In my earlier post I meant that I had NOT been able to acquire "Notable Men of Mississippi," and still don't have it.
I received some info from an older relative that brings the names of James Finlay's parents into question. Previously I had Daniel Finlay and Jane Unknown. However, according to this new info (which does not come with any kind of proof), the parents of James Finlay (1789-1860) was Joel Finlay (abt 1750-1846) and Margaret Stewart (died at 98), born in Northern Ireland of Scots-Irish ancestry and coming to the Colonies in 1770. According to this information, Joel and Margaret settled in Bladen Co., North Carolina, and he fought in the American army during the Revolution. Later he and Margaret moved to Dover, Stuart Co., Tennessee. (The Battle of Fort Donelson was fought virtually over their graves.)
James Finlay was born in Bladen Co., North Carolina, in 1789, but moved with his parents as a youth to Tennessee. As a young man he went to Mississippi, and at Augusta, Perry Co., met Cada Lewis. Shortly after their marriage they moved to Brandon, Rankin Co., where they remained the rest of their lives. James Finlay was a prosperous planter, served in the Seminole War, and was later probate judge of Rankin County for 14 years. He died at Brandon in 1860, and Cada died in 1863.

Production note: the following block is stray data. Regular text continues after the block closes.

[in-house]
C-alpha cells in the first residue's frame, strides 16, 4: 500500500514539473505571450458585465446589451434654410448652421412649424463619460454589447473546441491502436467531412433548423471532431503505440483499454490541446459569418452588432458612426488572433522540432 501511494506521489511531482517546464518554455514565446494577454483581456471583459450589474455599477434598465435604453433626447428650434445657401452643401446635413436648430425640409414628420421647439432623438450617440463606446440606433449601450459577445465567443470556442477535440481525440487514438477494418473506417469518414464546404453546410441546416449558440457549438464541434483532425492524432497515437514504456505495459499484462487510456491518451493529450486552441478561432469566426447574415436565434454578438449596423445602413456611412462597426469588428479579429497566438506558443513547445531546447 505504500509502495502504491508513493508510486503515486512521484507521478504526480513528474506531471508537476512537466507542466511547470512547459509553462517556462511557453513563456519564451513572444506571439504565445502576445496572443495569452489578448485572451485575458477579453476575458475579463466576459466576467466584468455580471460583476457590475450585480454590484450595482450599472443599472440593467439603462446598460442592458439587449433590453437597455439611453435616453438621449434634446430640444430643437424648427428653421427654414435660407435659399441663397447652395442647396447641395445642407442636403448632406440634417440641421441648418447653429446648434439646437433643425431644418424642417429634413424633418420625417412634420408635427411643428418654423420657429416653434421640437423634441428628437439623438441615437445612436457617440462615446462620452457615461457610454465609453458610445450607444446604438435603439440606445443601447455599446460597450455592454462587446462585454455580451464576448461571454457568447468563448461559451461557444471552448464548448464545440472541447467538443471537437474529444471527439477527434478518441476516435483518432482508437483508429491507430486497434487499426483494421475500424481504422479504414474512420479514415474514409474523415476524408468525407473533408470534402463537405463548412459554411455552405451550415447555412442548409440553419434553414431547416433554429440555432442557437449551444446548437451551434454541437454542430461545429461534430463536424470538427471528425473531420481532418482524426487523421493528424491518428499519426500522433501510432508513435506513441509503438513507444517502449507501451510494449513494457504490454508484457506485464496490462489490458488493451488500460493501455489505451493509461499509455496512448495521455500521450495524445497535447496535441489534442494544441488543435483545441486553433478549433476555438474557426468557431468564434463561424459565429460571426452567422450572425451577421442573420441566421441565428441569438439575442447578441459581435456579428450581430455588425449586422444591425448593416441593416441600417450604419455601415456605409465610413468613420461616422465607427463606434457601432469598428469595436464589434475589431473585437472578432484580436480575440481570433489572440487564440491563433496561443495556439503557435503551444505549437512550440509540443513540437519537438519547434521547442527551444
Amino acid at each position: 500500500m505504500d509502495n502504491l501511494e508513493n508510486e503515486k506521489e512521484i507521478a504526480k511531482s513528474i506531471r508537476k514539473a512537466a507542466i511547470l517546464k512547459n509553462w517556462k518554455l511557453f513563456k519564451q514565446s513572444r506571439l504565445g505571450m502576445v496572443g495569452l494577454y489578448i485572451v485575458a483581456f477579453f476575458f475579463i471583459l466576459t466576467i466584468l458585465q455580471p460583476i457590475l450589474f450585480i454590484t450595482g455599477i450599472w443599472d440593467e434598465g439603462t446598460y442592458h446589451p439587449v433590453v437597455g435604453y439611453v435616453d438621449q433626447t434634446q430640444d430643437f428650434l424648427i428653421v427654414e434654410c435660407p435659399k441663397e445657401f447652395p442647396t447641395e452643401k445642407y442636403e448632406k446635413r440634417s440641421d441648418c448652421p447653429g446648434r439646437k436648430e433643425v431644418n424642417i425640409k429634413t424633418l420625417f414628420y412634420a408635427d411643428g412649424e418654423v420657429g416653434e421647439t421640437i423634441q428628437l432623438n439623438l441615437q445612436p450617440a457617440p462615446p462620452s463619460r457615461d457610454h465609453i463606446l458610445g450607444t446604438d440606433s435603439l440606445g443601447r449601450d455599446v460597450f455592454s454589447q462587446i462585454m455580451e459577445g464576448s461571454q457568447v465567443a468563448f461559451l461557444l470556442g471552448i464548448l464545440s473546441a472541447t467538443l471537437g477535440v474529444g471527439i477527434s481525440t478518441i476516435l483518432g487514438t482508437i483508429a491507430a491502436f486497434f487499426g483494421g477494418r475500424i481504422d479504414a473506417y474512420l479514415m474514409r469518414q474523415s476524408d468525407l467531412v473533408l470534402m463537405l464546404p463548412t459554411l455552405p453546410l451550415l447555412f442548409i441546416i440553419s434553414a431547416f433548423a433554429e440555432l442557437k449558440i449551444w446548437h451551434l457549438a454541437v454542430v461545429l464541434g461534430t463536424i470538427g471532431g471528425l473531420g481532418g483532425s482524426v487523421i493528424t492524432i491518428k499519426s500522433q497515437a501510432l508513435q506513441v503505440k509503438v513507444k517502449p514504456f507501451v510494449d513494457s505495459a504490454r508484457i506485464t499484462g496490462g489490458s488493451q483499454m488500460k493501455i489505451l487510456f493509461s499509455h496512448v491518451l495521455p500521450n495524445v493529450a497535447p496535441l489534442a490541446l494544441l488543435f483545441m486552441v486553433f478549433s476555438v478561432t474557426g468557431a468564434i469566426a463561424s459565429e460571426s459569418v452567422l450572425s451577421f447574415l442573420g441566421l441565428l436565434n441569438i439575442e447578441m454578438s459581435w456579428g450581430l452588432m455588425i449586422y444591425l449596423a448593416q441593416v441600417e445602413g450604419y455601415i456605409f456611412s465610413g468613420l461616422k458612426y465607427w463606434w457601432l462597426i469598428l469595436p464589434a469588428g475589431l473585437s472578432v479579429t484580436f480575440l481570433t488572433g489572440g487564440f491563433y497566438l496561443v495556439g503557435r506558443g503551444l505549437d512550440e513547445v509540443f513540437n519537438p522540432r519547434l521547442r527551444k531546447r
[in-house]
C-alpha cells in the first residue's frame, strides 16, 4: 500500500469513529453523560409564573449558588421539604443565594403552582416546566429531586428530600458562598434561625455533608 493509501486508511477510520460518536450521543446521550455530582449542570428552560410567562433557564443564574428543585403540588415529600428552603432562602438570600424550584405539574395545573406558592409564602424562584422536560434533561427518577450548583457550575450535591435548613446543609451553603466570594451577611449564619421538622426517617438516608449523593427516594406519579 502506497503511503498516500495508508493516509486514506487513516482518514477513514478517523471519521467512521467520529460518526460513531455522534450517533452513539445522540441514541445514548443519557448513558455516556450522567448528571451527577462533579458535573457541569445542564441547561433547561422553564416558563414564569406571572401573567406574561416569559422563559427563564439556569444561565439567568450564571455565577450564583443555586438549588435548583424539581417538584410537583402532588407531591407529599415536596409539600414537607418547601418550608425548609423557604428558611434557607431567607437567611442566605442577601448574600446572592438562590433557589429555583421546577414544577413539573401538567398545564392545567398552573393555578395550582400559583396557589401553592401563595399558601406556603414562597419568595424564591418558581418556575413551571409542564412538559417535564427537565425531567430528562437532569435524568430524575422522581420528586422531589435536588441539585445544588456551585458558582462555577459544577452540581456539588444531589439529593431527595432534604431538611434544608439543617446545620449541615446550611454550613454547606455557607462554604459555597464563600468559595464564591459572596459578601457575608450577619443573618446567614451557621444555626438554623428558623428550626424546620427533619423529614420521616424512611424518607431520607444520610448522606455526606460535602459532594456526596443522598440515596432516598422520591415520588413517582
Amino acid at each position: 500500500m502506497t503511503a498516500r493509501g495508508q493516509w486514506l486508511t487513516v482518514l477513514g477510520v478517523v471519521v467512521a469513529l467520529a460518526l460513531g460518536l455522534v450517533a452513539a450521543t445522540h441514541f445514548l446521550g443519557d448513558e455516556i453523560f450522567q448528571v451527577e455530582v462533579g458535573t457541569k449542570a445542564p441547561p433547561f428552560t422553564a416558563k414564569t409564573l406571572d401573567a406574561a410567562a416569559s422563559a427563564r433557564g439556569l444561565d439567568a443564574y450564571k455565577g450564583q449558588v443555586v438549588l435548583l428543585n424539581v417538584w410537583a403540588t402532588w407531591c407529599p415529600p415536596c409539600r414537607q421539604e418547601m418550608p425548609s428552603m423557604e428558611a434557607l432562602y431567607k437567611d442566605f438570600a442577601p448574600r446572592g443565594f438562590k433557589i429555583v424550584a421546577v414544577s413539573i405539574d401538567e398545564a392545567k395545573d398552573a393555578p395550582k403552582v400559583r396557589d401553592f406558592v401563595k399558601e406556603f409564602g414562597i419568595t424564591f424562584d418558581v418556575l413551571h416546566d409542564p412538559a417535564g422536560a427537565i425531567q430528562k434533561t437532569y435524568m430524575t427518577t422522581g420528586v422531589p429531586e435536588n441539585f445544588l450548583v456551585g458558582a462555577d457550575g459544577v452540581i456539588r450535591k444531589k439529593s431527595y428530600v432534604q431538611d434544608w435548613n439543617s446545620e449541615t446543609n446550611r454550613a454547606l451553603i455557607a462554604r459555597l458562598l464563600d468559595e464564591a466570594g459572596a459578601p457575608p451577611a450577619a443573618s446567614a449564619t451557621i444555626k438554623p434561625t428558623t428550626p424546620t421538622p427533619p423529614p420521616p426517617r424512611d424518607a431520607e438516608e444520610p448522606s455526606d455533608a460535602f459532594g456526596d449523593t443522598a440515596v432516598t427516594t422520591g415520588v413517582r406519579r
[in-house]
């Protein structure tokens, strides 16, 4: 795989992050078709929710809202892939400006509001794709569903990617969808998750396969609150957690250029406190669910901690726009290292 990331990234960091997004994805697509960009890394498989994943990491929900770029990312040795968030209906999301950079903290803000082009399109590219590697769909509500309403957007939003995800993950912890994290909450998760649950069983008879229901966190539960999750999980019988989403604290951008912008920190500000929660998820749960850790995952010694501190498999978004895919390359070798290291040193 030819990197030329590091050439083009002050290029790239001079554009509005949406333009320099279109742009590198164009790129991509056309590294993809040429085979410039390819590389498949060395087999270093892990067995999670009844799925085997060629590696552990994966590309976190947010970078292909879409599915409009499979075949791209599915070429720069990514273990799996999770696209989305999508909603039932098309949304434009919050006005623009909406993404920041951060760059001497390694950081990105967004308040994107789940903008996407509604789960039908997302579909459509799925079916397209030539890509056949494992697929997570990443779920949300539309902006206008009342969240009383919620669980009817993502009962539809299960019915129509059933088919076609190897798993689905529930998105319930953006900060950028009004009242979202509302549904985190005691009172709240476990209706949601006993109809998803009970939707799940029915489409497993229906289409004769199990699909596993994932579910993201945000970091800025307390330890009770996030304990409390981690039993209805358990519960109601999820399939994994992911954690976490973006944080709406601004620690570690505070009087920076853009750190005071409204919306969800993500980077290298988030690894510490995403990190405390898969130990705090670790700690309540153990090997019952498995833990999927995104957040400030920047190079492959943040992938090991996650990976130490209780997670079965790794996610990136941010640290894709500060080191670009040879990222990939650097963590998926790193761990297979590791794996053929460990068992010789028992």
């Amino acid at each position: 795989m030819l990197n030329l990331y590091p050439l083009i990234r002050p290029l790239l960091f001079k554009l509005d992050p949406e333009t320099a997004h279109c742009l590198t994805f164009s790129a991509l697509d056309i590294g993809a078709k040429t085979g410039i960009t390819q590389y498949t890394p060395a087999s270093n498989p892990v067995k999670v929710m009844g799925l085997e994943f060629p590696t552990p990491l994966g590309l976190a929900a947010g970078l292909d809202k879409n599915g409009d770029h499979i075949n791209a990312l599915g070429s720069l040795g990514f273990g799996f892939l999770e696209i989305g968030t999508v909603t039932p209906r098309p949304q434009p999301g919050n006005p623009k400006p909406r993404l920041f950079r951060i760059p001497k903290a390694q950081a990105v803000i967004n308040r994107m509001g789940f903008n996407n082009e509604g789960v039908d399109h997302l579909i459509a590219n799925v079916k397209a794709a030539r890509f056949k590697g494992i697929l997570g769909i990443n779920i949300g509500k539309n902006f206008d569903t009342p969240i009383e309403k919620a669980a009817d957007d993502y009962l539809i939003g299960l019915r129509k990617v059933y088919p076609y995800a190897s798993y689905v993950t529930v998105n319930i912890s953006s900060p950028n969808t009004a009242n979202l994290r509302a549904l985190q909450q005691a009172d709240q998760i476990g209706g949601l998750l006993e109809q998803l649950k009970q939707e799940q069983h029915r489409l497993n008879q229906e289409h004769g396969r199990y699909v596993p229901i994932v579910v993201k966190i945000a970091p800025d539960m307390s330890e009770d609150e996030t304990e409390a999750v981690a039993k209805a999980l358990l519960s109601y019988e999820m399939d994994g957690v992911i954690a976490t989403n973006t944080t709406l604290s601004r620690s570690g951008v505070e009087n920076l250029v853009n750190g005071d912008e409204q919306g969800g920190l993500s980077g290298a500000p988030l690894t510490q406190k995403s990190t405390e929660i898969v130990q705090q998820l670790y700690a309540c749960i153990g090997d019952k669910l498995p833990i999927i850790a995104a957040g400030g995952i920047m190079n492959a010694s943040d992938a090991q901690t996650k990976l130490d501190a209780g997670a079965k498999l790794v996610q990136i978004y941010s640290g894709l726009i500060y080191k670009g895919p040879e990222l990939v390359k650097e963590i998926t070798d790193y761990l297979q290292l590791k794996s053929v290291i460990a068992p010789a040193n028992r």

They had eight children:
George Preston Finlay (1829-1911)
Luke William Finlay (b. 1831)
Oscar Finlay (b. 1843)
Luther J. Finlay (b. 1844)
George Preston Finlay enlisted in 1846 in the First Mississippi Rifles, under Col. Jefferson Davis, with which he served in the War against Mexico. Returning home, he read law and taught school in Mississippi for a few years. In the mid-1850s he moved to Lavaca, Texas. He served in the Civil War in various capacities for the Confederacy, and returned to Texas after the war, where he practiced law and went into politics.
There's quite a bit of information about George Preston Finlay in the "Handbook of Texas Online" and a book called "Types of Successful Men of Texas," a facsimile of which can be read online courtesy of Google Books. (A search on +"George Preston Finlay"+"Types"+"Texas" will bring it up.) The book includes a wonderful picture of Finlay, who clearly cultivated his whiskers with great care.
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